<em><small><strong>Editor's note:</strong> The Coronavirus story is unfolding at a breakneck pace. That means that something said that was true at the time may no longer be so. On this episode please note that Lola, the Tom Douglas restaurant in the Hotel Andra in Seattle, is now closed, as is the hotel itself.</small></em>
Before the sh*t hit the proverbial fan, I had the next several episodes of Special Sauce all queued up. They were going to feature Susan Spungen, the founding food editor of <em>Martha Stewart Living</em> and author of <em>Open Kitchen: Inspired Food for Casual Gatherings</em>; and Alexander Smalls, an opera singer turned chef-restaurateur and cookbook author (<em>Meals, Music, and Muses: Recipes From My African American Kitchen</em>). But when the coronavirus pandemic struck with full force, destabilizing and eliminating hundreds of thousands of jobs in our industry, I realized that we needed to put those episodes on hold and change up the Special Sauce MO. So over the coming weeks, the podcast will be focused on the virus' effect on people in the industry who sustain and feed all of us, like chefs, restaurateurs, farmers, bread bakers, servers, and so many more.
For our first episode in this vein, I knew I wanted to speak to our very own <a href="https://www.seriouseats.com/editors/j-kenji-lopez-alt">Kenji Lopez-Alt</a>. Kenji, along with his partners, opened Wursthall in his adopted hometown of San Mateo, CA in March of 2018; like the rest of California's restaurants, they were forced to close their doors to all business but takeout and delivery earlier this month. He's spent virtually all his time since trying to aid his laid off workers and keep the restaurant going in order to rehire as many of his people as he can. Miraculously, Kenji did find the time to pen a ridiculously comprehensive and clear-headed <a href="https://www.seriouseats.com/2020/03/food-safety-and-coronavirus-a-comprehensive-guide.html">guide to food safety and the coronavirus</a> for us.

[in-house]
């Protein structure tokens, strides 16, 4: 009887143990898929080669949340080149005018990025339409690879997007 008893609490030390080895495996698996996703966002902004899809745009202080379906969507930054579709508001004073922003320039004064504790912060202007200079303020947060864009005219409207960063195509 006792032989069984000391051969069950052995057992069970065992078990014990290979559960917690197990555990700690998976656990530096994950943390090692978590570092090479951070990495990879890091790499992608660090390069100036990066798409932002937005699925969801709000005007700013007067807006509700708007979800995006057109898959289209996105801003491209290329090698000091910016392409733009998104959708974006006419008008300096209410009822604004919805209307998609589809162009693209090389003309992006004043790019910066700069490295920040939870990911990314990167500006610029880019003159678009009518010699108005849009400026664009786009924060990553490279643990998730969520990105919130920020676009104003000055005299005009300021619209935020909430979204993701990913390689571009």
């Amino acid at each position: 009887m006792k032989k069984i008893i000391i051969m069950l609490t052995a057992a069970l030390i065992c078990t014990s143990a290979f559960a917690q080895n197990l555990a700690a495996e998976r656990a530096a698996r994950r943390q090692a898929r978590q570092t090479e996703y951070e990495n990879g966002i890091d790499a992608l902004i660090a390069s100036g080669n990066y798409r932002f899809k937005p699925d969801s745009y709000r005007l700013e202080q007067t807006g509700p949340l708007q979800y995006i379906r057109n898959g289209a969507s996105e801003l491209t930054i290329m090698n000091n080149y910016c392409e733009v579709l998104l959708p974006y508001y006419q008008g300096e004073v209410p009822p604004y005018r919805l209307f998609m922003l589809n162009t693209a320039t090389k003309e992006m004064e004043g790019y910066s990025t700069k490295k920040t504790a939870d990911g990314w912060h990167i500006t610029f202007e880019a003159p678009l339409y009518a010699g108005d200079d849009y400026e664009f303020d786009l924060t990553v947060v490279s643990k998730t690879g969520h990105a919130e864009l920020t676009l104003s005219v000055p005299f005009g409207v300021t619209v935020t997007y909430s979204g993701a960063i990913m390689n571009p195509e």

On this episode of Special Sauce, Kenji shares the problems he, his restaurant, and his staff are facing, and the tactics he's employing to keep the lights on and the burners fired up. Just as importantly, Kenji also talks about the macro socio-political and cultural issues the coronavirus pandemic has merely brought to the surface for businesses like his.
I hope that those of you who can are able to support Wursthall and its employees past, present, and future. Kenji has opened <a href="https://www.patreon.com/kenjilopezalt">a Patreon account</a>, and 100% of donations will soon go directly toward producing and providing meal kits for local San Mateo families affected by the COVID-19 outbreak.
In addition to their own local initiatives, the Wursthall crew has been working with organizations, including <a href="https://wck.org/">Jose Andres’ World Central Kitchen</a>, to deliver meals to various organizations in need, including Samaritan House San Mateo, the Oakland Fire Training Center, and San Francisco General Hospital emergency room. Folks will also be able to directly buy meals for families, individuals, and front line workers who are affected by the pandemic. Go to the <a href="http://www.wursthall.com/">Wursthall website</a> for the latest details about this program.
One more note about this ever-changing crisis: Even if the proposed multi-trillion dollar federal legislation is passed in the next day or two, all of these efforts are desperately needed in the short, medium, and long-term.